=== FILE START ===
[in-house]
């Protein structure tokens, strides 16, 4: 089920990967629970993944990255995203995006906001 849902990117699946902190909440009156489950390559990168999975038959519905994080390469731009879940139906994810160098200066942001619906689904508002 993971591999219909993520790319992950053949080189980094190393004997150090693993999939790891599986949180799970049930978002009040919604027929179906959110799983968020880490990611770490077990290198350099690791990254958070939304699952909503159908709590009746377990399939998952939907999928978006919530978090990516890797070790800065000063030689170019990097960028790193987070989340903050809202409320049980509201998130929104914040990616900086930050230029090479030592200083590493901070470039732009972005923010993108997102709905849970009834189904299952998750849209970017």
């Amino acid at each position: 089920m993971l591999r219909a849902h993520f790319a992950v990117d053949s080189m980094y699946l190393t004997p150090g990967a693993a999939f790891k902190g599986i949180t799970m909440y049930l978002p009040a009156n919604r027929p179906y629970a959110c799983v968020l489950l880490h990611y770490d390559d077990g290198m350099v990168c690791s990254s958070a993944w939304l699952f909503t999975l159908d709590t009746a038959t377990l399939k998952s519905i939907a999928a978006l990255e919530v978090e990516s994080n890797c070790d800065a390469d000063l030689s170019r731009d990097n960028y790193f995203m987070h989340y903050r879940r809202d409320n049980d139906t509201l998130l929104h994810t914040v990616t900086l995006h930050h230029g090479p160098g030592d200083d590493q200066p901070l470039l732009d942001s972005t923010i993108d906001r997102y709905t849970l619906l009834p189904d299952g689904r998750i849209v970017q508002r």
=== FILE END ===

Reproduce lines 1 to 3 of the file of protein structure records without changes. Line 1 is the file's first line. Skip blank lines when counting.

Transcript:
[in-house]
């Protein structure tokens, strides 16, 4: 089920990967629970993944990255995203995006906001 849902990117699946902190909440009156489950390559990168999975038959519905994080390469731009879940139906994810160098200066942001619906689904508002 993971591999219909993520790319992950053949080189980094190393004997150090693993999939790891599986949180799970049930978002009040919604027929179906959110799983968020880490990611770490077990290198350099690791990254958070939304699952909503159908709590009746377990399939998952939907999928978006919530978090990516890797070790800065000063030689170019990097960028790193987070989340903050809202409320049980509201998130929104914040990616900086930050230029090479030592200083590493901070470039732009972005923010993108997102709905849970009834189904299952998750849209970017």
């Amino acid at each position: 089920m993971l591999r219909a849902h993520f790319a992950v990117d053949s080189m980094y699946l190393t004997p150090g990967a693993a999939f790891k902190g599986i949180t799970m909440y049930l978002p009040a009156n919604r027929p179906y629970a959110c799983v968020l489950l880490h990611y770490d390559d077990g290198m350099v990168c690791s990254s958070a993944w939304l699952f909503t999975l159908d709590t009746a038959t377990l399939k998952s519905i939907a999928a978006l990255e919530v978090e990516s994080n890797c070790d800065a390469d000063l030689s170019r731009d990097n960028y790193f995203m987070h989340y903050r879940r809202d409320n049980d139906t509201l998130l929104h994810t914040v990616t900086l995006h930050h230029g090479p160098g030592d200083d590493q200066p901070l470039l732009d942001s972005t923010i993108d906001r997102y709905t849970l619906l009834p189904d299952g689904r998750i849209v970017q508002r």